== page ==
Issues with Medical Education

Background:

  • The serious shortage of health workers, especially doctors, in some northern States is a major impediment for achieving the health-related Sustainable Development Goals.
  • Health workers are critical not just for the functioning of health systems but also for the preparedness of health systems in preventing, detecting and responding to threats posed by diseases such as COVID-19.
  • The workforce crisis has been aggravated by the imbalances within the country.
  • For instance, the doctor-population ratio in northern States is far short of the required norm, while the southern States, barring Telangana, have enough doctors in possession.
  • There is also a general lack of adequate staffing in rural areas.

NITI Aayog’s proposal:

  • The NITI Aayog has proposed allowing private entities to take over district hospitals for converting them into teaching hospitals with at least 150 MBBS seats. There are some concerns associated with this proposal.
  • This would encourage the private sector in medical education directly aiding the corporatisation processes of healthcare provisioning while the under-resourced public health system will be a collateral damage. The corporatisation will make the services of district hospitals very costly.
  • Even from the perspective of producing more doctors to meet the shortages in under-served areas, this is unlikely to yield the desired result. This proposal is not aligned with India’s national health policy goals like achieving universal health care and health equity. It could widen health inequalities further.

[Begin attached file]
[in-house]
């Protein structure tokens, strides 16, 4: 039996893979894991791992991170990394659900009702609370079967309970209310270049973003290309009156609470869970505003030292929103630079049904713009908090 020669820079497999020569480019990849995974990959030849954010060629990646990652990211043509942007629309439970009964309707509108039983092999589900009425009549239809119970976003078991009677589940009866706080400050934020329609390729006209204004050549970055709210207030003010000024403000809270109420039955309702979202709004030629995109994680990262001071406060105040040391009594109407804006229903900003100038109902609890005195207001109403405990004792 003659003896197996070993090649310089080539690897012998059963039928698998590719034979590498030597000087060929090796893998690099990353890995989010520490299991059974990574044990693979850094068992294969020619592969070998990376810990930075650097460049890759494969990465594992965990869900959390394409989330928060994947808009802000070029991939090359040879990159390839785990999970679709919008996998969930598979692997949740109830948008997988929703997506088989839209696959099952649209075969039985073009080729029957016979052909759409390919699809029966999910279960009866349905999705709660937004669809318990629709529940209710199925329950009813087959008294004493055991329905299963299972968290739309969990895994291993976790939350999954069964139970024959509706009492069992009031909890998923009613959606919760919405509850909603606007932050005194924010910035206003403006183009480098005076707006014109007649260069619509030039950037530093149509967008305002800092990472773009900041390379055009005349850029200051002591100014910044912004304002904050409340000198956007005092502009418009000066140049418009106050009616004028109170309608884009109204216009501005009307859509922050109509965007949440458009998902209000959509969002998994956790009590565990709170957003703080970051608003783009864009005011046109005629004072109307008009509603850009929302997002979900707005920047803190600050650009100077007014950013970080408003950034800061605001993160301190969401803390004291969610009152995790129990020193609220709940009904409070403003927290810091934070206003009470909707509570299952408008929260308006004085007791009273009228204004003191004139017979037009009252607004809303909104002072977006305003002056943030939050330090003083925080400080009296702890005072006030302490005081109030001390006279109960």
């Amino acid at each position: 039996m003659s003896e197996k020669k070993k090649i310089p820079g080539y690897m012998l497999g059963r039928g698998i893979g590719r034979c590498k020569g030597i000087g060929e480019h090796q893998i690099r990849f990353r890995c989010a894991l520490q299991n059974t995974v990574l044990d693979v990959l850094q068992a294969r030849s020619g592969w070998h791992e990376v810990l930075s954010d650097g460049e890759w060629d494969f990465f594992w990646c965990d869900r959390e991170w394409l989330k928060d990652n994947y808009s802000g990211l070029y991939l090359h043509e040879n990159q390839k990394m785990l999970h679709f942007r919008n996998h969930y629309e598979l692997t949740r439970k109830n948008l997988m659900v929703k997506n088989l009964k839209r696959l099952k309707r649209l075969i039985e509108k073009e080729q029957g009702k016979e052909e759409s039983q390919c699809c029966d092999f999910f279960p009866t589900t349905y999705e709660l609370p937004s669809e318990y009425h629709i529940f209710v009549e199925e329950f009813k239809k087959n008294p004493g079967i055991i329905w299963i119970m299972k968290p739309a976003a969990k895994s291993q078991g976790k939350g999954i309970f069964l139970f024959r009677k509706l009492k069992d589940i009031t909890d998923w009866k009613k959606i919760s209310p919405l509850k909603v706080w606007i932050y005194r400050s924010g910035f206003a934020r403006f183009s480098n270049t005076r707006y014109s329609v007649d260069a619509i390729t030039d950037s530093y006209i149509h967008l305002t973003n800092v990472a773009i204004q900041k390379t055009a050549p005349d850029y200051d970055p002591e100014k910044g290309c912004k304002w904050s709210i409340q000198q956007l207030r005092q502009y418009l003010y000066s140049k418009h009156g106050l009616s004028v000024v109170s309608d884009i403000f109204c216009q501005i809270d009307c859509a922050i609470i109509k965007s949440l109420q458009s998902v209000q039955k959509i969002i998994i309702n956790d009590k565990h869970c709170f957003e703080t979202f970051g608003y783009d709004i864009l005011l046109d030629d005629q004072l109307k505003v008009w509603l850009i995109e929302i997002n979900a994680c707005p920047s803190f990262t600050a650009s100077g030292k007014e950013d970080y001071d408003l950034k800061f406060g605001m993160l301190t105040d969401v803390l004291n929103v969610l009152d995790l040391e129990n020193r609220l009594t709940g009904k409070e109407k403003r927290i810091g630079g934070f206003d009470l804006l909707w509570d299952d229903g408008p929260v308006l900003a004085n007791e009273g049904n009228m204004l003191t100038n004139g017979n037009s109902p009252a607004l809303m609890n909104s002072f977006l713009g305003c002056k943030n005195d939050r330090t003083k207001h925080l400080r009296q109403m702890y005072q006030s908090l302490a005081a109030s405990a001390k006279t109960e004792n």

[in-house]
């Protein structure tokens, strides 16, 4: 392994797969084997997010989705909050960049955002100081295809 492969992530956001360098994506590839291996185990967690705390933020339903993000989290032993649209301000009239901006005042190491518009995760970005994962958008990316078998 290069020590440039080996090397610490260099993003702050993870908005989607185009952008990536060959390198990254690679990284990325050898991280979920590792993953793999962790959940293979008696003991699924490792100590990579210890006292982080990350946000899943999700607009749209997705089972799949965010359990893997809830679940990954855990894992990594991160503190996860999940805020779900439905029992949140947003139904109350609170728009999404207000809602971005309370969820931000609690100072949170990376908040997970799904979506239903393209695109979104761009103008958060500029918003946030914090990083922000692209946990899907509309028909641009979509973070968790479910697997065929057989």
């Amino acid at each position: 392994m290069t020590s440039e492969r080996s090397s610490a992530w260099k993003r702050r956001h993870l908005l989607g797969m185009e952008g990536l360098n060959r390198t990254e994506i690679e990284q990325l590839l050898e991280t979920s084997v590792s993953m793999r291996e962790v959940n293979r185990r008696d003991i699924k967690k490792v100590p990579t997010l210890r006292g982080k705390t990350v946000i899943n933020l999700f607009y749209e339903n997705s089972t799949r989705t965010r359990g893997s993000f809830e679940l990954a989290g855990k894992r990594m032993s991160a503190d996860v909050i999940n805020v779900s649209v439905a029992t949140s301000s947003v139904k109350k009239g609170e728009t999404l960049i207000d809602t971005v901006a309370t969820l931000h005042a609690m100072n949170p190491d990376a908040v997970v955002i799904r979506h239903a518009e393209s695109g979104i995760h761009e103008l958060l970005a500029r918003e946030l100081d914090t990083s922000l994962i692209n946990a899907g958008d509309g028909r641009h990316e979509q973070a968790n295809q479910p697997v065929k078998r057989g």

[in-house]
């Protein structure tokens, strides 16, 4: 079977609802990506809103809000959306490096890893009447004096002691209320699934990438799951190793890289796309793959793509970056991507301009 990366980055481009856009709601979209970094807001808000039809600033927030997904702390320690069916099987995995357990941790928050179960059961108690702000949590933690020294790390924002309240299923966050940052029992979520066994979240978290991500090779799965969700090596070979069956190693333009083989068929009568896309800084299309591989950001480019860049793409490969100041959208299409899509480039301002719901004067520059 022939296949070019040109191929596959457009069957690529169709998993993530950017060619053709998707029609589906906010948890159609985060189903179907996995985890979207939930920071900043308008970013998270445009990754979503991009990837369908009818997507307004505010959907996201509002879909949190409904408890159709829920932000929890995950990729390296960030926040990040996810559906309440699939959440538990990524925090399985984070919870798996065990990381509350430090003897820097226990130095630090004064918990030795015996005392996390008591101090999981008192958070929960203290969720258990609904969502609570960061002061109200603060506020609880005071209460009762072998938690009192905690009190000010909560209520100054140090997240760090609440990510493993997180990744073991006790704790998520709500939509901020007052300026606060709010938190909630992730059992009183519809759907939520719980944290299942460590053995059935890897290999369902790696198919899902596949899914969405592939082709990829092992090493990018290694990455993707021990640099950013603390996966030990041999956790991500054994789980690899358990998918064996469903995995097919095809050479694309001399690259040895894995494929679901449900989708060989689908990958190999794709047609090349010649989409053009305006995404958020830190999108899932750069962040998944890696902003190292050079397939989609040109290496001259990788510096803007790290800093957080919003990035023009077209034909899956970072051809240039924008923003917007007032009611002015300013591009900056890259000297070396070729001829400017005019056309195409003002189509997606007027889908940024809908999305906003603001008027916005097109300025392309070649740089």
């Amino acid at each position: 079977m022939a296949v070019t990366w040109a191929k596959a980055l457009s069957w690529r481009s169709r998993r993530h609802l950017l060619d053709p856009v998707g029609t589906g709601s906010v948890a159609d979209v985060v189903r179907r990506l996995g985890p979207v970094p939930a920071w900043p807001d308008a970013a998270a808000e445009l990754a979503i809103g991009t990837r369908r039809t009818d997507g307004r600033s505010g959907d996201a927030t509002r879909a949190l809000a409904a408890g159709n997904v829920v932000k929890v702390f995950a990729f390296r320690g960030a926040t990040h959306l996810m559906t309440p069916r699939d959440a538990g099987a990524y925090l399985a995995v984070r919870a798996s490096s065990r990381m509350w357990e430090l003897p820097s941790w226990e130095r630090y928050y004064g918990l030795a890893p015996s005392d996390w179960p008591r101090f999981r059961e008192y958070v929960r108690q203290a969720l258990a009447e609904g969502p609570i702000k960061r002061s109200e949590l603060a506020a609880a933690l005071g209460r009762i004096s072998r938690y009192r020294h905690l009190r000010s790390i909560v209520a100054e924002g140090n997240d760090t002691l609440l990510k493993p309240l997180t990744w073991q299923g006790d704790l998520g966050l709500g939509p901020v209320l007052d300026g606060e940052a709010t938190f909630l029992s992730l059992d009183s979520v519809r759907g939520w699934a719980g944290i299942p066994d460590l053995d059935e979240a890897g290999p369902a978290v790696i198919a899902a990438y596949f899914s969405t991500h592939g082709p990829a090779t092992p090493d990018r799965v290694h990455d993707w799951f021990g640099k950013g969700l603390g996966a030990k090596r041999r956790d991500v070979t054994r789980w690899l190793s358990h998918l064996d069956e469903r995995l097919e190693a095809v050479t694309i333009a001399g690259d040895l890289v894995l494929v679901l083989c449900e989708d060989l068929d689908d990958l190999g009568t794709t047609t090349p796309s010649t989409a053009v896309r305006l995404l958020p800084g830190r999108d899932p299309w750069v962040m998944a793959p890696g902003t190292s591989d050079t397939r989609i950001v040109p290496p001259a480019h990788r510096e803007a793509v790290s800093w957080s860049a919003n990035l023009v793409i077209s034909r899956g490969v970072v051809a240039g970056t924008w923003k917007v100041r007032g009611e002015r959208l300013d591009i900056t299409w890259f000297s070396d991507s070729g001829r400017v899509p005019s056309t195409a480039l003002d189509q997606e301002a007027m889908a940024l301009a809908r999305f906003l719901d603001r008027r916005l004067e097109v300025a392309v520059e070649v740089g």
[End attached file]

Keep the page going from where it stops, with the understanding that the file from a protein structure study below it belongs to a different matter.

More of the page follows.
Solutions:

  • The government should learn from previous cases of public-private partnerships (PPPs).
  • In the past, contrary to the expectation that markets would help increasing access to primary and tertiary care for the poor through private players, the evidence supporting their effectiveness is very limited.
  • In fact, many PPPs had to be shelved owing to the non-compliance of the agreement conditions by the private sector under which they were also supposed to cater to the non-paying patients.
  • There should be a substantial step-up in public investment in medical education. By establishing new medical colleges, the government can increase student intake as well as enhance equitable access to medical education. Besides, it must allocate adequate financial resources to strengthen the overall capacity of existing medical colleges to enrich student learning and improve output.